Newell v. Ryan et al

Filing 79

ORDER denying 76 Newell's motion for supplemental briefing. Signed by Judge John J Tuchi on 2/2/17.(LSP)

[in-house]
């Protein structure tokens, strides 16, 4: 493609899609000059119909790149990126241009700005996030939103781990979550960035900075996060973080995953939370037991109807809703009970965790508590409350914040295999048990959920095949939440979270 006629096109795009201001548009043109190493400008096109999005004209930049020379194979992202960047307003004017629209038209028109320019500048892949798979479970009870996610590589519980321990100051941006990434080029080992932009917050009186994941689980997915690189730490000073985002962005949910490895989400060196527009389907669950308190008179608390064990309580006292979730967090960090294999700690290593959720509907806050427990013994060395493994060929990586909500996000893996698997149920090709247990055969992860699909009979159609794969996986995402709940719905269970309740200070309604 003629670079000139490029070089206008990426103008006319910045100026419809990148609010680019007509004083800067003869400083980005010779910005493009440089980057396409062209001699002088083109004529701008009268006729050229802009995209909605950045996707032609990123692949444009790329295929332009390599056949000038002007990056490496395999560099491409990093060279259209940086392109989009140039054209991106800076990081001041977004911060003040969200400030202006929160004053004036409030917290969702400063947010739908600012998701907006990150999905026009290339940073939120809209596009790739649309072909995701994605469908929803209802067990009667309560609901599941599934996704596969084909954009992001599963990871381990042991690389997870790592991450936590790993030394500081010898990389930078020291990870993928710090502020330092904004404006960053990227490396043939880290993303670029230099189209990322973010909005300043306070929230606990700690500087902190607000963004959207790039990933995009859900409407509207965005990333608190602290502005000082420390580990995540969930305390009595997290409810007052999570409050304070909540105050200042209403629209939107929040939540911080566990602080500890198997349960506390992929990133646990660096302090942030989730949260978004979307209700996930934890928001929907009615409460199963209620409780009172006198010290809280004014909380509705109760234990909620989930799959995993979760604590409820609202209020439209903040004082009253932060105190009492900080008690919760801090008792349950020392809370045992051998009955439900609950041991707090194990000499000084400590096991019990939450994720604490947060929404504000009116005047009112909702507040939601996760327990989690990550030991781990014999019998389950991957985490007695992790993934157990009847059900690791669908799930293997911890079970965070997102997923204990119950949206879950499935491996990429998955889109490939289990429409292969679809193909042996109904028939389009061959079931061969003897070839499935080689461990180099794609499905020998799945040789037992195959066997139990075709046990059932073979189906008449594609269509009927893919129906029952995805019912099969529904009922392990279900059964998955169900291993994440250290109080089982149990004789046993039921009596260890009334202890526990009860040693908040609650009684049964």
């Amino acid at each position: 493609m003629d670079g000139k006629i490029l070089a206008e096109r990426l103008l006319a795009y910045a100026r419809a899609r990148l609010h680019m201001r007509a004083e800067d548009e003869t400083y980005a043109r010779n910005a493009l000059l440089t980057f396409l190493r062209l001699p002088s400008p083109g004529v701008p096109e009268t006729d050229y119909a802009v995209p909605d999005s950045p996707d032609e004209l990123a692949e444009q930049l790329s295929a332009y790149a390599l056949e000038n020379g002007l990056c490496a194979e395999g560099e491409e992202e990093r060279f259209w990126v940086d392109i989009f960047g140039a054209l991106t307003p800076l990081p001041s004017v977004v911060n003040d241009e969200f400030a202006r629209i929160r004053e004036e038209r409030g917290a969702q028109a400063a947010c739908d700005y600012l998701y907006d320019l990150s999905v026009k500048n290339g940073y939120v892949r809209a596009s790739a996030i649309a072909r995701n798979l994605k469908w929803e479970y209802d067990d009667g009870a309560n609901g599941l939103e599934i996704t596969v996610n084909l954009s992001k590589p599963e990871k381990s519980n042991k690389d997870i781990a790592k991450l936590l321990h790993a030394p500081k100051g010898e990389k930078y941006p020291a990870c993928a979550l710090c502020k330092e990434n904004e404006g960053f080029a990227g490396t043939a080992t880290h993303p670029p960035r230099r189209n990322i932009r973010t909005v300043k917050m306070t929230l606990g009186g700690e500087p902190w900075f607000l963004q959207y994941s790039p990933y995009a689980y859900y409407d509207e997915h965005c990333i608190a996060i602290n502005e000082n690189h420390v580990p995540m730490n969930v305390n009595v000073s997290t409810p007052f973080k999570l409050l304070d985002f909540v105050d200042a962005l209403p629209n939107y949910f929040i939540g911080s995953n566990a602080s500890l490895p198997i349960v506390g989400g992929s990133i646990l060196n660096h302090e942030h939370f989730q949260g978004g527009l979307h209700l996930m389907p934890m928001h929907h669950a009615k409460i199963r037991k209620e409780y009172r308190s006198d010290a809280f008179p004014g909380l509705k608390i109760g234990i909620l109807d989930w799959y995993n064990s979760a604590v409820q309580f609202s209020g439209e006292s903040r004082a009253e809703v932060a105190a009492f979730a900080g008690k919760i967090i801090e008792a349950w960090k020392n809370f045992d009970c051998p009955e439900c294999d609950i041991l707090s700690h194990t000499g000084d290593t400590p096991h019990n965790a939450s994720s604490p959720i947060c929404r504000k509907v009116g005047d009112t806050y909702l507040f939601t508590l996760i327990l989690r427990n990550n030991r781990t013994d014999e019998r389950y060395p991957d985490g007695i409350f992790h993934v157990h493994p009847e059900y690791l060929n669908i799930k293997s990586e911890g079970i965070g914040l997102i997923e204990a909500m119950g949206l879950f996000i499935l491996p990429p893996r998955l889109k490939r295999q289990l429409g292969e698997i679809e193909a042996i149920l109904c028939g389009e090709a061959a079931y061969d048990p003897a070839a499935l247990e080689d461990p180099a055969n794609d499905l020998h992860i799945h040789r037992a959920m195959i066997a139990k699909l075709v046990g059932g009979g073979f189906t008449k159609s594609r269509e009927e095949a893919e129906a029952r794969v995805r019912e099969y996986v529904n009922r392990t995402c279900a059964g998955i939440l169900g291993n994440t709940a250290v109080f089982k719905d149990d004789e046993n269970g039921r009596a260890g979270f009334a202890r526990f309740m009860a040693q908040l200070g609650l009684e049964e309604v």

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1 WO 2 3 4 5 6 IN THE UNITED STATES DISTRICT COURT 7 FOR THE DISTRICT OF ARIZONA 8 9 Steven Ray Newell, No. CV-12-2038-PHX-JJT Petitioner, 10 ORDER 11 v. 12 Charles L. Ryan, et al., 13 DEATH PENALTY CASE Respondents. 14 15 16 17 18 19 20 21 22 23 24 25 Before the Court is Newell’s motion for supplemental briefing in light of Hurst v. Florida, 136 S. Ct. 616 (2016). (Doc. 76.) Respondents filed a response opposing the motion. (Doc. 77.) Newell filed a reply, citing Rule 15(d) of the Federal Rules of Civil Procedure. (Doc. 78.) The motion will be denied because the supplemental briefing is futile. See Torres v. Ryan, No. CV 12-0006-PHX-JAT, 2013 WL 4026870, at *6 (D. Ariz. Aug. 7, 2013) (“[F]utility by itself can justify denial of a motion to supplement.”). In Claim 36 of his habeas petition, Newell alleges that Arizona’s capital sentencing scheme violates the Sixth, Eighth and Fourteenth Amendments to the United States Constitution because it does not require the prosecution to prove that aggravating circumstances outweigh mitigating circumstances beyond a reasonable doubt. (Doc. 38 at 210.) Newell wants to supplement this claim with briefing on the opinion in Hurst. 26 Supplemental briefing is futile because Hurst does not affect Arizona law. In 27 Hurst, 136 S. Ct. 616, the Supreme Court held that Florida’s capital sentencing scheme 28 violated Ring. Under the Florida scheme, a jury makes an advisory verdict while the 1 2 3 4 judge makes the ultimate factual determinations necessary to sentence a defendant to death. Id. at 621–22. The Court held that this procedure was invalid because it “does not require the jury to make the critical findings necessary to impose the death penalty.” Id. at 622. The Supreme Court simply applied Ring to Florida’s capital sentencing statutes. 5 6 7 8 9 10 Hurst does not hold, as Newell suggests, that a jury is required to find beyond a reasonable doubt that the aggravating factors outweigh the mitigating circumstances. (Doc. 76, Ex. 1 at 4–5.) Hurst held only that Florida’s scheme, in which the jury renders an advisory sentence but the judge made the findings regarding aggravating and mitigating factors, violated the Sixth Amendment. Hurst, 136 S. Ct. at 620. Hurst did not address the process of weighing the aggravating and mitigating circumstances. Indeed, 11 the Supreme Court has held that the sentencer may be given “unbridled discretion in 12 determining whether the death penalty should be imposed after it has found that the 13 defendant is a member of the class made eligible for that penalty.” Zant v. Stephens, 462 14 U.S. 862, 875 (1983); see Tuilaepa v. California, 512 U.S. 967, 979–80 (1994). In Zant, 15 the Court explained that “specific standards for balancing aggravating against mitigating 16 circumstances are not constitutionally required.” Id. at 875 n.13; see Franklin v. Lynaugh, 17 487 U.S. 164, 179 (1988) (“[W]e have never held that a specific method for balancing 18 mitigating and aggravating factors in a capital sentencing proceeding is constitutionally 19 required.”). 20 21 In Arizona, in accordance with Ring and Hurst, the jury makes factual findings regarding the aggravating and mitigating factors to determine the appropriate sentence. 22 Moreover, Hurst does not apply retroactively. The Supreme Court has held that 23 “Ring announced a new procedural rule that does not apply retroactively to cases already 24 final on direct review.” Schriro v. Summerlin, 542 U.S. 348, 358 (2004). Hurst, which 25 applies Ring in Florida, is also nonretroactive. 26 .... 27 .... 28 .... -2- 1 2 3 Accordingly, IT IS ORDERED DENYING Newell’s motion for supplemental briefing. (Doc. 76.) 4 5 Dated this 2nd day of February, 2017. 6 7 8 Honorable John J. Tuchi United States District Judge 9 10 11 12 13 14 15 16 17 18 19 20 21 22 23 24 25 26 27 28 -3-

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